Hyundai says that for ’09 almost every Tuscon model gets an improvement in fuel economy thanks to better engine and transmission programming and a better torque converter. Manual 4-cylinder models get four percent better highway mileage, the V6 AWD gets six percent better mileage in the city and models like my automatic four-cylinder get five percent better city mileage. The result for my GLS is a rating of 20/25 mpg city/highway. This is well below the Rav4, CR-V and Rogue, which rate 22/28, 20/27 and 22/27 respectively.
Both the Jeep Compass and Liberty rate close with a 21/25 mpg rating with the significantly more powerful 172hp 2.4-liter four cylinder. Interestingly Jeep now offers both SUVs with a 150hp 2.0-liter four-cylinder that gets 23/27 mpg.
The Tucson even rates well under vehicles you would expect to be less efficient, like the Ford Escape, which has a rating of 20/28 mpg.
CONSTANTLY HUNTING 4-SPEED TRANSMISSION
The reason that most of the competition has better mileage (while at the same time offering significantly more power) is that they offer five or even six-speed transmissions, whereas the Tucson is only offered with a four-speed auto.
And my gripes with the transmission aren’t just limited to its number of gears and resulting poor fuel economy. The tranny seems to hunt gears endlessly.
As for the engine that transmission is attached to, it is a 2.0-liter four-cylinder with 140hp and 136 ft-lbs of torque. As already mentioned, it is roughly 20hp less than the competition and a few 100ccs short in size – with the exception of the Kia Sportage, which uses the exact same powerplant.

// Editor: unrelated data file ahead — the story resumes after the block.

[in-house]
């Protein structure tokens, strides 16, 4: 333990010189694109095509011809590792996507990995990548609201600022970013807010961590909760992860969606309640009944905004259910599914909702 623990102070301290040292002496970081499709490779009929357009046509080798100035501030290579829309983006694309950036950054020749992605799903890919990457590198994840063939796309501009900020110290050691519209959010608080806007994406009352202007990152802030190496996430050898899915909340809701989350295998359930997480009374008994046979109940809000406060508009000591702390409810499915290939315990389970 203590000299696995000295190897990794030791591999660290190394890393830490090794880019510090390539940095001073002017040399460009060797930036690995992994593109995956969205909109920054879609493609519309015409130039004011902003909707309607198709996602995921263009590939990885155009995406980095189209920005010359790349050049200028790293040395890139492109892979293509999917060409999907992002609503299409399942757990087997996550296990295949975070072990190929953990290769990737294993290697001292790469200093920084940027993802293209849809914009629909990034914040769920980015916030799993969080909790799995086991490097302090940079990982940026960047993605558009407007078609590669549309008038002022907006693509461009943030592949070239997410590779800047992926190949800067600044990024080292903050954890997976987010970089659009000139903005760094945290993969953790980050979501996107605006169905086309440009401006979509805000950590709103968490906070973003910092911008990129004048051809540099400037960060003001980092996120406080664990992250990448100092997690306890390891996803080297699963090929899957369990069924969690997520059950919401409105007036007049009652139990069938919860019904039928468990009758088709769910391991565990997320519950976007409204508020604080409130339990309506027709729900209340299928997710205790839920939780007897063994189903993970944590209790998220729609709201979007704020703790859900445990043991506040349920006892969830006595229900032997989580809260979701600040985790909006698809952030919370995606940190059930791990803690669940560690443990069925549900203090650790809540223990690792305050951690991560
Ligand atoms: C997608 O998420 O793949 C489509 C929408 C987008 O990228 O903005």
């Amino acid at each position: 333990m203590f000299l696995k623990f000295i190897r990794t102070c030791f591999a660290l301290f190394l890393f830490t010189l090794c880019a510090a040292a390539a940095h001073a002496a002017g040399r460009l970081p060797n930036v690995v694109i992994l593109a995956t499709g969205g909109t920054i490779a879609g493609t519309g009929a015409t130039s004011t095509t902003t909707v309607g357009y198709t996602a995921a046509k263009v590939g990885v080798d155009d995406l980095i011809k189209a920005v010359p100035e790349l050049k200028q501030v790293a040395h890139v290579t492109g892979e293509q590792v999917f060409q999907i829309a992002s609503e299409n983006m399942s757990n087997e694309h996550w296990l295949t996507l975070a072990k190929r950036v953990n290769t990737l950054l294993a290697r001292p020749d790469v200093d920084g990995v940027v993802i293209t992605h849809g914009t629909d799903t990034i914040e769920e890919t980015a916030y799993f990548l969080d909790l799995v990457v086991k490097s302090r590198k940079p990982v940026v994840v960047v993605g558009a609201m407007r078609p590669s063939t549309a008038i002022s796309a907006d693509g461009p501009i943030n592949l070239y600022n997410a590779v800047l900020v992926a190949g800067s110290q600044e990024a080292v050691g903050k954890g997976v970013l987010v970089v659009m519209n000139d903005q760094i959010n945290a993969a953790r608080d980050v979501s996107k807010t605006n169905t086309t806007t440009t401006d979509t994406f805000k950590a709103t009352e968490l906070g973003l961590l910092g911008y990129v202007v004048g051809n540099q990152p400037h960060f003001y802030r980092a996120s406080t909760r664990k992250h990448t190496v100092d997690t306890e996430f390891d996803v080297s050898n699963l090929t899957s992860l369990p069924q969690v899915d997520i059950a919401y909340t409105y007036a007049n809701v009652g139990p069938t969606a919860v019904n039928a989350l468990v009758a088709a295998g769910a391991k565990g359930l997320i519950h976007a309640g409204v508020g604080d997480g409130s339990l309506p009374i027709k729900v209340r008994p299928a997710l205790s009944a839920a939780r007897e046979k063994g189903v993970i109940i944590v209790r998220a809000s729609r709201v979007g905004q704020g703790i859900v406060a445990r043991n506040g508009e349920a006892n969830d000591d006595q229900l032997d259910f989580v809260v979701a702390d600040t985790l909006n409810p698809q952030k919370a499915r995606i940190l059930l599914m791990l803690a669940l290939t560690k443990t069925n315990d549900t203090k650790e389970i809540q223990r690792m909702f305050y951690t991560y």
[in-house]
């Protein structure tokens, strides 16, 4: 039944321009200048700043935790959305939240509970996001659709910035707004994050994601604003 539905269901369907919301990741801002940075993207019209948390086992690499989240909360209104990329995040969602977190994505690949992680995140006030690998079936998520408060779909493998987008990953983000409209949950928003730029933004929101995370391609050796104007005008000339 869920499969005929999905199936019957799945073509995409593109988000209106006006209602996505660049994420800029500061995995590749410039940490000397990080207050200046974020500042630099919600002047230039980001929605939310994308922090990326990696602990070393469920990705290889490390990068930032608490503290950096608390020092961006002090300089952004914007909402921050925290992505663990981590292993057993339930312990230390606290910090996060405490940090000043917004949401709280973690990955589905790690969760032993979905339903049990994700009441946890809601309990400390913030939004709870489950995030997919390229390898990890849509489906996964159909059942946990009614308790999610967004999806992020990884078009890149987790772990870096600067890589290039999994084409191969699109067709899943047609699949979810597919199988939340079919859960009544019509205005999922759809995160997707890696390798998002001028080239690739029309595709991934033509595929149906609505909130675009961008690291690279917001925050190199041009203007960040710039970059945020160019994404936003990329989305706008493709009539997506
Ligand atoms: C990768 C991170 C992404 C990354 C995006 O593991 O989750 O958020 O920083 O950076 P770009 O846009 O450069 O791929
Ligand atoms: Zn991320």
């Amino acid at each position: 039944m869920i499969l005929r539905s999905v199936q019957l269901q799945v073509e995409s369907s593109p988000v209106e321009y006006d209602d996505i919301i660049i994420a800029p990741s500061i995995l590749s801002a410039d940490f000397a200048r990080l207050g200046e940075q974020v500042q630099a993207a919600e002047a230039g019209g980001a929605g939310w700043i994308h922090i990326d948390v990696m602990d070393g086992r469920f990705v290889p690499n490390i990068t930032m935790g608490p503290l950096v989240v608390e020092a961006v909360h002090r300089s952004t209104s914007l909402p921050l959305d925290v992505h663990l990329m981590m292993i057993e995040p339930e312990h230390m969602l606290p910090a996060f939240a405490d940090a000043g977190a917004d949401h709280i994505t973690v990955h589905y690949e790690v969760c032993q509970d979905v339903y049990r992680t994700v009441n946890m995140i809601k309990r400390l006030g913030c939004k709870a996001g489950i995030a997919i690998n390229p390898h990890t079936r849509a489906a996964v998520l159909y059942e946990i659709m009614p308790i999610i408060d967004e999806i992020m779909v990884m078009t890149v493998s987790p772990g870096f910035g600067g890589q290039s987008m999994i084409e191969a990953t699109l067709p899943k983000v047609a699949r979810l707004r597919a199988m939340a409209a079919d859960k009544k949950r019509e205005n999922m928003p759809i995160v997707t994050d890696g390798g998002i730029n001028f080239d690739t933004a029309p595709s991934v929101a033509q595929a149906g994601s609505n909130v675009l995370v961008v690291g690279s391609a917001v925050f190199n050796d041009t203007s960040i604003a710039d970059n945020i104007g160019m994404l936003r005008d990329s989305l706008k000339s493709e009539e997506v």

The engine is also quite loud from inside the cabin. Hyundai generally builds quiet cars but many of their models seem to need additional sound deadening at the firewall.
For those who demand more power, Hyundai does offer a 173hp 2.7-liter V6 model.
It’s unlikely most entry-level SUV owners will actually need to pull much and if they get the Tucson they will be limited. Without trailer brakes the towing capacity is rated at 1,000lbs. That number increases only slightly to 1,500 lbs with brakes (or 2,000-lbs for the V6).
PLENTY OF STANDARD SAFETY FEATURES
Despite its faults, the Tucson’s safety rating it definitely top notch. Inside the cabin there are six airbags including front and side impact airbags for the driver and passenger, as well as roof-mounted side curtain airbags for both the first and second row. Four-wheel disk brakes with ABS and EBD are standard and the Tucson even features Brake Assist, which provides maximum braking force when a panic stop is detected.
Possibly more important that any of these is the inclusion of Stability Control and Traction Control as standard equipment.
After all my gripes, you’d think the Tucson would be completely out of the running and yet it can still compete in the jam-packed entry-level SUV segment. The reason for this is three-fold: looks, safety and most importantly… price. (Oh, and then there’s that 5 year/60,000 mile bumper to bumper warranty).
I may detest the interior of the vehicle and its four-speed transmission but those factors allow Hyundai to sell the Tucson well below almost all of its competitors. Were it not for Hyundai’s competitive price-point, however, this would not be the case. There are far better vehicles in this segment but the reality is that they are priced accordingly.
Plenty of Standard Safety Features including SC & TC
Poor fuel economy